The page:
Ohio State athletics projecting multi-million dollar loss in revenue

Ohio State Athletics is projecting a loss of $107 million in revenue as a result of the coronavirus pandemic.

The school made that announcement Wednesday, one week after the Big Ten opted to play a football season this fall, a move that could preserve a significant chunk of revenue not included in the latest estimate.

After bringing in $210 million last year, Ohio State is projecting roughly $73 million in revenue this year from the following sources:

* Development -- $28.6 million

* NCAA, Big Ten basketball tournament, bowl games -- $13.4 million

* IMG/Learfield -- $5.8 million

* Investment income -- $4.6 million

* University golf course -- $4.6 million

* Trademark/licensing -- $2 million

* Camps, clinics -- $1.7 million

* Men’s home basketball games -- $1.1 million

Ohio State reported receiving more than $45 million in media rights fees in the most recent fiscal year, but how much broadcast partners including ESPN, Fox Sports, CBS and the conference’s network provide this year is still being worked out according to the school’s announcement.

Most noteworthy in the announcement is the revelation none of the school’s 36 varsity sports are to be cut.

“Our student-athletes are our primary responsibility,” OSU director of athletics Gene Smith said in a statement. “They have and will continue to come first. We have put together a responsible and conservative budget for this fiscal year, which assumes full support for our student-athletes. In the midst of this devastating pandemic, we remain committed to providing a safe and excellent academic and athletic experience for all of our student-athletes.”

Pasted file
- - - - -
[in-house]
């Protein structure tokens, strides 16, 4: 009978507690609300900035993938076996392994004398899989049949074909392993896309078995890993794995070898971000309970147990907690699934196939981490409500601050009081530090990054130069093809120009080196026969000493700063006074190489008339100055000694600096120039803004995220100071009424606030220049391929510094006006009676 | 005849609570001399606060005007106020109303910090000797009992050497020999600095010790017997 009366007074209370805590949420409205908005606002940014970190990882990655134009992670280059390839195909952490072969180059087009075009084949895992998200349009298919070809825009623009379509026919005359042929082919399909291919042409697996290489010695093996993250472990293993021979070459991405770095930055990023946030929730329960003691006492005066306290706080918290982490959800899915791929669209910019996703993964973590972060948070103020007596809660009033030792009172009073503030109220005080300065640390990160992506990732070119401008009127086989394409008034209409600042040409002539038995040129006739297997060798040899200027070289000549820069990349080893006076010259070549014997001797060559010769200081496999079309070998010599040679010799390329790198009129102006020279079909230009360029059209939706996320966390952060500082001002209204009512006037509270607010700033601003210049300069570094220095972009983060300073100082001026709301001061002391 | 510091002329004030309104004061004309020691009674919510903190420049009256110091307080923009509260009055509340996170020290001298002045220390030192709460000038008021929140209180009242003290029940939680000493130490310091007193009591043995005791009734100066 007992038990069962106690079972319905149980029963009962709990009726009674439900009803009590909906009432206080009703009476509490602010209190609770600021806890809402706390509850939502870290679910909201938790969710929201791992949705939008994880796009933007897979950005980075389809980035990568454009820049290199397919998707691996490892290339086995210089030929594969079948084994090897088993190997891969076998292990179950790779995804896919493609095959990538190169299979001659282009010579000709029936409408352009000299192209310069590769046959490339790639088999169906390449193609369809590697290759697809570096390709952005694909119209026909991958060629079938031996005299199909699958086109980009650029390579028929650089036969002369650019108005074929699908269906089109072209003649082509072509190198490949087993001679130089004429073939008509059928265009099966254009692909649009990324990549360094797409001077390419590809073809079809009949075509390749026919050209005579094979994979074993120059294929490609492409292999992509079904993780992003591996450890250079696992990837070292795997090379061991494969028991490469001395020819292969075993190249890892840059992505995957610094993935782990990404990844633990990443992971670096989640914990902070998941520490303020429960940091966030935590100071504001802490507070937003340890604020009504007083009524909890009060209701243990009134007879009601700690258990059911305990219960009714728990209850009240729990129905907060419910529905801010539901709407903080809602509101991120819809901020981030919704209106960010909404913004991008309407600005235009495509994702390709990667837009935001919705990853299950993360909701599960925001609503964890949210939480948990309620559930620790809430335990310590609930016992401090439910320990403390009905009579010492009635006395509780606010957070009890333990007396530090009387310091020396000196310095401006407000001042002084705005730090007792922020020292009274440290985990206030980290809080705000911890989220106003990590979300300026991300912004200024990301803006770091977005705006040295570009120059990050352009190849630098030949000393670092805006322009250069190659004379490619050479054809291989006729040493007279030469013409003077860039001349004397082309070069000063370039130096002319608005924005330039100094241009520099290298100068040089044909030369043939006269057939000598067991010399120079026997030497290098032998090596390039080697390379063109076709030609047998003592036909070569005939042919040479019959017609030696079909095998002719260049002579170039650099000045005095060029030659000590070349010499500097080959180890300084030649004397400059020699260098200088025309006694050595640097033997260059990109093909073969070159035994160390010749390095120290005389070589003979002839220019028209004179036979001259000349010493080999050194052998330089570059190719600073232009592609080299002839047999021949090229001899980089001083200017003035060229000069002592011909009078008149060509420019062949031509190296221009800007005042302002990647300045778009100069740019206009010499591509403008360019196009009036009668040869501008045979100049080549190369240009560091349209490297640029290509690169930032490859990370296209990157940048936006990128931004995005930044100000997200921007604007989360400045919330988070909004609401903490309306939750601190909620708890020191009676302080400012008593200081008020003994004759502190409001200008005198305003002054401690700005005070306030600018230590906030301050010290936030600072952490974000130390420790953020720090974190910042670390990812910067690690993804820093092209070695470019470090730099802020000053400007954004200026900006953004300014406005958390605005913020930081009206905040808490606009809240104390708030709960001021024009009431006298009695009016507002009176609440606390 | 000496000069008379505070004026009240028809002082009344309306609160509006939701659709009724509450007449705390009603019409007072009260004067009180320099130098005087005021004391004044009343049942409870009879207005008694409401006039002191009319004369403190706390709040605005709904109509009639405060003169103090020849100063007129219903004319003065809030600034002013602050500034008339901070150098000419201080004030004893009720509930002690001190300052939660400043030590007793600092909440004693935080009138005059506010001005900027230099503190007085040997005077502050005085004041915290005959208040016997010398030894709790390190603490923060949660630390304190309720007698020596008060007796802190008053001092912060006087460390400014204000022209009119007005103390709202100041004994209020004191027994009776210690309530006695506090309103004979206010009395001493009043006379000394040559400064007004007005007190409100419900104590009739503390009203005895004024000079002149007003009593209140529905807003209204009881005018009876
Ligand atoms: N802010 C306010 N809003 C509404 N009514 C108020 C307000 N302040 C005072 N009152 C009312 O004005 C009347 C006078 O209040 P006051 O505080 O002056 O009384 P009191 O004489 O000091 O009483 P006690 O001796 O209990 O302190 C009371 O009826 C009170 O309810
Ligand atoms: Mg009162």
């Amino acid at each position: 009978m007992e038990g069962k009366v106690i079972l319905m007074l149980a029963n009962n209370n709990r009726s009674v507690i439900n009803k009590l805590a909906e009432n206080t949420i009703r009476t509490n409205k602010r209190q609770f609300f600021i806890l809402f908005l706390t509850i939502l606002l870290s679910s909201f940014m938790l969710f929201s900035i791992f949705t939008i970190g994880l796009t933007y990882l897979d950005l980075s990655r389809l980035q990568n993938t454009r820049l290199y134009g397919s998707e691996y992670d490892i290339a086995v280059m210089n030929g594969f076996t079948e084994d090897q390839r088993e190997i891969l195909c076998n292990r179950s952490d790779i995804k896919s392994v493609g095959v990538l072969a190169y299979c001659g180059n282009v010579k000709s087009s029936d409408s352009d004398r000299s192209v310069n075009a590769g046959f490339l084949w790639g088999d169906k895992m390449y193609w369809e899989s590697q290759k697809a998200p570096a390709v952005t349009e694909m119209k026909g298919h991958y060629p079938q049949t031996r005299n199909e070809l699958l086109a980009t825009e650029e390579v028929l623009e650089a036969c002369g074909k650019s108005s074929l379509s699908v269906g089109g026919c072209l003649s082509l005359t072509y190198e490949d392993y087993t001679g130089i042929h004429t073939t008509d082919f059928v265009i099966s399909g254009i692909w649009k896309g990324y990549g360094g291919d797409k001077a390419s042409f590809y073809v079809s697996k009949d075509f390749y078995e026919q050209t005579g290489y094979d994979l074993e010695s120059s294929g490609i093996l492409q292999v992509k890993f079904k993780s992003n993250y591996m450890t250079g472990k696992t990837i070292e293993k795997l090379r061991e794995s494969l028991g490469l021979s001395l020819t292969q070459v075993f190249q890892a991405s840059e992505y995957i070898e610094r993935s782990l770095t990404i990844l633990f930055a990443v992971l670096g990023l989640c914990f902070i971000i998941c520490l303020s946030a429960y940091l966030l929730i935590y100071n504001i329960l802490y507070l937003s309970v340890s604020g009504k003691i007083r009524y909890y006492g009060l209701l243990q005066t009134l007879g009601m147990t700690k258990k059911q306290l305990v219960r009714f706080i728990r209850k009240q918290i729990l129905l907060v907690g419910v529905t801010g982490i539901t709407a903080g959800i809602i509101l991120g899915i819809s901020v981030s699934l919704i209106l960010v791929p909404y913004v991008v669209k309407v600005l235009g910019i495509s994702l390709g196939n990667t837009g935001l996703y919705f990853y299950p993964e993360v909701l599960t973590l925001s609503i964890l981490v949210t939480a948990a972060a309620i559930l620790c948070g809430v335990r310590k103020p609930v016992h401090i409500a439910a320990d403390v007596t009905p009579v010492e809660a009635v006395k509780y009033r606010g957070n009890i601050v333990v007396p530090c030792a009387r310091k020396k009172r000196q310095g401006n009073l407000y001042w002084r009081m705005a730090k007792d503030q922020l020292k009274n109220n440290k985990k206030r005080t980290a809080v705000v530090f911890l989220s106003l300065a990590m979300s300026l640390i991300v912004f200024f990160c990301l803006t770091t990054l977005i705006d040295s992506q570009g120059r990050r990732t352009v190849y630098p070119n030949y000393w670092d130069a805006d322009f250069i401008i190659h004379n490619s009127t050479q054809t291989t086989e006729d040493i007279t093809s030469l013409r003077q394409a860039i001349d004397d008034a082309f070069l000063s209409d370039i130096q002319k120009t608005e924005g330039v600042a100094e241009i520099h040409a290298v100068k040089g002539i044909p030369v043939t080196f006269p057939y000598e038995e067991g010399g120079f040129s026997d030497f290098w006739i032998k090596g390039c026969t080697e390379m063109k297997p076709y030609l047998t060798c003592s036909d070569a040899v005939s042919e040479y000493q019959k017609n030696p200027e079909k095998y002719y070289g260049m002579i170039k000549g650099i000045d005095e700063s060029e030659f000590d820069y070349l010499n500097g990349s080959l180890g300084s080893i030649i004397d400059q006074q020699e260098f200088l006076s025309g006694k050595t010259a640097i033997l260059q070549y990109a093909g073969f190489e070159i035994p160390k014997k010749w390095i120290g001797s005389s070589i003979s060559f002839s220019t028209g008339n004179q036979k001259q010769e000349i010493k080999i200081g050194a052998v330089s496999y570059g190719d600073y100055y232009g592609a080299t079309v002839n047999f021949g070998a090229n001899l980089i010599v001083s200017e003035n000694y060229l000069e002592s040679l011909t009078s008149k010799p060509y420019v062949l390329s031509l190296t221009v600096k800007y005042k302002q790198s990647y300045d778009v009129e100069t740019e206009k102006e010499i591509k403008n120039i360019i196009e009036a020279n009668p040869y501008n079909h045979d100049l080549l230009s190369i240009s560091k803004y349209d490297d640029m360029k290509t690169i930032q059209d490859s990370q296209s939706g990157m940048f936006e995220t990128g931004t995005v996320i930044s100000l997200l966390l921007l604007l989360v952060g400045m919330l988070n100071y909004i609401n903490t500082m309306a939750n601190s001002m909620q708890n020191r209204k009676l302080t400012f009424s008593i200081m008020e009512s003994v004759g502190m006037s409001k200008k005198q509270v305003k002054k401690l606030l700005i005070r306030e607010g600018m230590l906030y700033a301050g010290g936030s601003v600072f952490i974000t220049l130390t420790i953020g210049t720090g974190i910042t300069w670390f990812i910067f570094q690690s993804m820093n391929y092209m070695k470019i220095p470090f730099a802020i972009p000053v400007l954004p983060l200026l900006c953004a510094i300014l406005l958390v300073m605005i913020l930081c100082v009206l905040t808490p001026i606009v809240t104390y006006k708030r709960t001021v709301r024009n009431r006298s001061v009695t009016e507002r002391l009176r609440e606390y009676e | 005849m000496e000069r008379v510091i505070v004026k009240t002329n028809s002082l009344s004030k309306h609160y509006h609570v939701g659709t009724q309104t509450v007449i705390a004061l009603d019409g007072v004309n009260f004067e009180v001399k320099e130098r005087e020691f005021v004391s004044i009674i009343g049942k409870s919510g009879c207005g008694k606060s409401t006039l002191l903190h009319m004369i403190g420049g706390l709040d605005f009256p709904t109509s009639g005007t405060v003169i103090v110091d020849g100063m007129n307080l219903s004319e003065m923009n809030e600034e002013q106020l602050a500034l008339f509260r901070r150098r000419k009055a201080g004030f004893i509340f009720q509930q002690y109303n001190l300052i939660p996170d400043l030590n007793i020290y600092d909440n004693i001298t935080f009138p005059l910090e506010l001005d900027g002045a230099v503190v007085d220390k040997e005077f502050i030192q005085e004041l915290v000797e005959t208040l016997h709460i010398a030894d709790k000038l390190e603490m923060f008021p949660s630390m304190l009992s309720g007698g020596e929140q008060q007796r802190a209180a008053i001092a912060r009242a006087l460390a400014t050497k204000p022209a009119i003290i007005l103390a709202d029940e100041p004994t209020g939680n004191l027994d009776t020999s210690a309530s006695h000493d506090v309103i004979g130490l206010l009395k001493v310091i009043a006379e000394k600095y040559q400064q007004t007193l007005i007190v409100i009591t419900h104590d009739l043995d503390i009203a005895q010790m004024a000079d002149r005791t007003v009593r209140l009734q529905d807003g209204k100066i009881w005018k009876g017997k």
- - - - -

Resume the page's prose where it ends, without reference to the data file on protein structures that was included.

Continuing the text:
Ohio State reports having already saved $5.6 million in cuts made earlier in the year as a result of a hiring freeze, stopping merit increases, elimination to travel, pause of some planned projects and other spending restrictions.

Furloughs, salary cuts and reductions in staff size are expected to save another $7 million.

Not having to pay guarantees for nonconference games that were canceled earlier this year will result in a $3 million savings, and the school expects a $3.4 million savings in game-day expenses with fewer games and few if any fans expected to be able to attend.

Twenty-five full-time positions are to be eliminated, and more than 300 employees are to be furloughed.

Additionally, the school hopes to save $9.6 million in savings through a short-term debt restructuring, $4 million on administration/support unit operating budgets, $3 million in facility operations and $6.1 million in sports' operating budget cuts.

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